Leslie-Karamea Track radio interview
So, my sister volunteered me to talk on the national radio station, RNZ.
Subject: non-Great Walks tramping.
Okay, that would be my preferred Mastermind topic. I know that stuff.
A suggestion from the producer: the Queen Charlotte Track.
Hmmm. That’s not entirely representative of the New Zealand tramping experience. You can organise your luggage to proceed you by boat each day, meaning you only have to lug your lunch, and a few snacks. You can sleep and treats every night, after a warm shower, and a restaurant meal.
And then there’s the mountain bikers.
That’s not exactly my style.
And I walked it, twice, there and back on my completion of Te Araroa some summers ago. I did not enjoy the experience.
My suggestion of the Leslie-Karamea Track was accepted.
Anyone can walk it.
Okay in winter, usually.
Eight decent huts.
Big second day, but then it’s downhill, at least for three days.
Not many other people about.
Great wildlife: whio/blue ducks, trout, chamois.
I listened in to the previous interview where the host, Jesse Mulligan, lost the line, and had to ad lib for a minute or two. Late Friday afternoon, it had been a long week. Unfortunately he switched off when I mentioned it was a six-day effort, 91 km. I didn’t mention that was only 5 km longer than the Heaphy Track just to the north.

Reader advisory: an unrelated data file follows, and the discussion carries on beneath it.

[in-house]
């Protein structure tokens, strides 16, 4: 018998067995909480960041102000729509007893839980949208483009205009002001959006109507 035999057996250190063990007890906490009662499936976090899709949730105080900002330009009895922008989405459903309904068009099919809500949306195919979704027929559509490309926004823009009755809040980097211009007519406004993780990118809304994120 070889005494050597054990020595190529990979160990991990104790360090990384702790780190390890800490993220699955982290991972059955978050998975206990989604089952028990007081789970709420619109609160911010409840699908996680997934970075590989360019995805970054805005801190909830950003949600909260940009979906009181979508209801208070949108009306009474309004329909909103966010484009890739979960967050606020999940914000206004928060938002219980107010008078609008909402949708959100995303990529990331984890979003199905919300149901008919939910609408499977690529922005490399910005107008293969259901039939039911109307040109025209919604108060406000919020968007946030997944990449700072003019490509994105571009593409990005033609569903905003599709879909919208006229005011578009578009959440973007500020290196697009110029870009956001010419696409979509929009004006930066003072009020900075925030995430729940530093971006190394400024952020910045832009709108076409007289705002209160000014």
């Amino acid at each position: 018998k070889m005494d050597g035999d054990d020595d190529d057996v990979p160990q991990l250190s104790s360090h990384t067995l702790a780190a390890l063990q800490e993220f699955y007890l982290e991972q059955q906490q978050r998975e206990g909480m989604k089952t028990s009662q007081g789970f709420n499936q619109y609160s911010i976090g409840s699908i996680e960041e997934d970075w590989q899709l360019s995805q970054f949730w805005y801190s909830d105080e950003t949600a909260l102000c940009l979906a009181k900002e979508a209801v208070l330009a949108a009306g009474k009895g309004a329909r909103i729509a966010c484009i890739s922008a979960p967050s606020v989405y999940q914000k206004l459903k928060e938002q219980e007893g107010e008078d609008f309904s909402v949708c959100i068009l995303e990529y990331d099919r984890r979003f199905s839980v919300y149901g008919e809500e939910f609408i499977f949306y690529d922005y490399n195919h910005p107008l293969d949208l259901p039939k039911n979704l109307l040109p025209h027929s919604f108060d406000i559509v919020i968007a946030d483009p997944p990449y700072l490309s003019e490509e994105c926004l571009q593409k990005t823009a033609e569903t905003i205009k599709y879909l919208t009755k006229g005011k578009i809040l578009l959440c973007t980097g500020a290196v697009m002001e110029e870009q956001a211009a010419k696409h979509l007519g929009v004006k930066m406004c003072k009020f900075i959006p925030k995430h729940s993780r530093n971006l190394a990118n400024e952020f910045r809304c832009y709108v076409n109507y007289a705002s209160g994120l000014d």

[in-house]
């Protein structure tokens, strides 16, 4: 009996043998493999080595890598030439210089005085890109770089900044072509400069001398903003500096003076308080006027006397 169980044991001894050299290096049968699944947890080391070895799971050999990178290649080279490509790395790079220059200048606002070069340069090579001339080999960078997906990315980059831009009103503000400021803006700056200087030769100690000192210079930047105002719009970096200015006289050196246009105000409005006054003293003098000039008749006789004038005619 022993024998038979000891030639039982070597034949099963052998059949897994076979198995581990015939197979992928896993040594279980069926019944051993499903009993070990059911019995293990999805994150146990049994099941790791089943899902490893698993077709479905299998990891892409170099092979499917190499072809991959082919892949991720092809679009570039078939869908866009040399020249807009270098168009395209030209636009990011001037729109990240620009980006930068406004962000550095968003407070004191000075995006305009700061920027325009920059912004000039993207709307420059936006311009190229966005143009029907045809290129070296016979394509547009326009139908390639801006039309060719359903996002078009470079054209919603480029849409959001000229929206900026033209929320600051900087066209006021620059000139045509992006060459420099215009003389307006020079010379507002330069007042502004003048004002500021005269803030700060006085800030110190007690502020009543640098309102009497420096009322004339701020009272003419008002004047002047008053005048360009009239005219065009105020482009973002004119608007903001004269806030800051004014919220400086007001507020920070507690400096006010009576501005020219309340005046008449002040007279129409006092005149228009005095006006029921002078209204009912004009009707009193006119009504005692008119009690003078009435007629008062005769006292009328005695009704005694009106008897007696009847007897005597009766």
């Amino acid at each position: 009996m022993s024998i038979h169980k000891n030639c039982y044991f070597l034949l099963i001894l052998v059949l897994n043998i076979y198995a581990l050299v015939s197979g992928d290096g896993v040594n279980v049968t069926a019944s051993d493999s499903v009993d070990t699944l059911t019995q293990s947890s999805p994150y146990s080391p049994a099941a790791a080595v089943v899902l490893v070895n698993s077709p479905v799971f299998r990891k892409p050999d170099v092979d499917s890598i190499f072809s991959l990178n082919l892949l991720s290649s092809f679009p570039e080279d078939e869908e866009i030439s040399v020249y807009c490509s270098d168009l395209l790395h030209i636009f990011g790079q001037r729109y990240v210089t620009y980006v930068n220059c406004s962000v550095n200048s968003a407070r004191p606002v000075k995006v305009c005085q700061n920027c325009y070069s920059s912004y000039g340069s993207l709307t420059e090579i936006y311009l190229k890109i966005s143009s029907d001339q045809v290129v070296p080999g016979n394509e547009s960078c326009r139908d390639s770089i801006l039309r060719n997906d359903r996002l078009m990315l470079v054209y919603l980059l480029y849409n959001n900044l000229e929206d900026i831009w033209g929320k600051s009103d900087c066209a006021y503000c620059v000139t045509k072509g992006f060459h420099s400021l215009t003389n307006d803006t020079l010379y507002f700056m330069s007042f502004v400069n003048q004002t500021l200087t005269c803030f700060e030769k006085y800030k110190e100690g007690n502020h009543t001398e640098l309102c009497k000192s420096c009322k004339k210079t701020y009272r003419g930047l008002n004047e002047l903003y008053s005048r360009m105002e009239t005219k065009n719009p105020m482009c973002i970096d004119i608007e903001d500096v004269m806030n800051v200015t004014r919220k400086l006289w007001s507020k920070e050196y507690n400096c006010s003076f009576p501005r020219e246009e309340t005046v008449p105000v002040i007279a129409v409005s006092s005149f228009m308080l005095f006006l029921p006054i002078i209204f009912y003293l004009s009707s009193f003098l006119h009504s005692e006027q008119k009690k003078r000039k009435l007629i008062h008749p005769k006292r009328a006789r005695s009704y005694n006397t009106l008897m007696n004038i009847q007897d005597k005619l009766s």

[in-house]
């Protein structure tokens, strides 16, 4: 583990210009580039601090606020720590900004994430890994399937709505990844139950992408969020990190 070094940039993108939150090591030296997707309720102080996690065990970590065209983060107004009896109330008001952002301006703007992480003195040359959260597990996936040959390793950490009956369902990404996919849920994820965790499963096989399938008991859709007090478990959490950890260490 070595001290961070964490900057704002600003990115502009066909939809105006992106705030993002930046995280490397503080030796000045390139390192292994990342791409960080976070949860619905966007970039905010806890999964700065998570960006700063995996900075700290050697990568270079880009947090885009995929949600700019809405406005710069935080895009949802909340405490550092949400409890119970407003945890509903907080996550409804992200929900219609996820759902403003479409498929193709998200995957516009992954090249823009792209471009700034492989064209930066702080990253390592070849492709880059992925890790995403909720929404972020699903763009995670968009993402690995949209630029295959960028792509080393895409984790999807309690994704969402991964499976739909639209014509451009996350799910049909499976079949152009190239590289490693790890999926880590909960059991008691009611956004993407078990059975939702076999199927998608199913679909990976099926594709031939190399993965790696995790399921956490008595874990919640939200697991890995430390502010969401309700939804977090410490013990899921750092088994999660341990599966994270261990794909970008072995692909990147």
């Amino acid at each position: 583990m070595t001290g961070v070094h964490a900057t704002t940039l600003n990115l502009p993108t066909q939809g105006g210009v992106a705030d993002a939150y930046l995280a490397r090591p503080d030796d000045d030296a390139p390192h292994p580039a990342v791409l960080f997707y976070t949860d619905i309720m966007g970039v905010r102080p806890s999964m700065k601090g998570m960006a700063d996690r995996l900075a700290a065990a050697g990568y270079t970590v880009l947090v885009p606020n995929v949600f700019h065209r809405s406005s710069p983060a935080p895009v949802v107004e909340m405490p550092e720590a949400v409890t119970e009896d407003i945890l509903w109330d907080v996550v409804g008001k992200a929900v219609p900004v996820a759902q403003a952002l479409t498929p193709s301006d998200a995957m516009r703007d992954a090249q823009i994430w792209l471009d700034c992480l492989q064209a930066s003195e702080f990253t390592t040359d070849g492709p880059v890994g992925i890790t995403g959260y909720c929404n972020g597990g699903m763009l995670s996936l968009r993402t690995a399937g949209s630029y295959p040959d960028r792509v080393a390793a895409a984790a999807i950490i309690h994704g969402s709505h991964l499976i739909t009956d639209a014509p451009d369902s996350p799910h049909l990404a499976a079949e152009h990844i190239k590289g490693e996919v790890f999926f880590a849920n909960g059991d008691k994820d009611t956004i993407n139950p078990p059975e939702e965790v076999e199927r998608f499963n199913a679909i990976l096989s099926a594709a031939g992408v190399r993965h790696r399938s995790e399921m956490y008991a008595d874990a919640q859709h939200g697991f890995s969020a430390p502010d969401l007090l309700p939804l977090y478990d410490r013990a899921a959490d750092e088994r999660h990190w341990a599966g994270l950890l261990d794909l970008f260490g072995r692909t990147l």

And for me it was the busiest working week since I set up in business here in Nelson. One building inspection where repairs were being made on a stucco exterior, angle grinder hacking out big patches, without the operator noticing it was asbestos cement sheet backing, with fibres being released dangerously.
And another job I might not have accepted. I agreed a few weeks before without knowing it was a potentially “leaky home”, and might be added to the $11 billion remediation bill at some stage in the future.
When I organised my inspection time I asked the agent my quite normal questions:
“Is there anything I need to know?”
“Has the house leaked?”
He would get back to me to confirm the time.
I was banned.
My client needed to use another inspector. I was apparently prejudiced.
Then, I’d only asked two questions.
My client insisted: me, or the deal was off.
I turned up.
Awkward? Not really. I’m not into confrontation.
So that was the backdrop to my interview.
Yeah, I was surprisingly nervous. And not much of my standard humour came through. I think. It will take a month or two before I can bear the sound of my own voice.
Here’s the thing: you can make all the excuses in the world, but when you are in the spotlight a true star performs.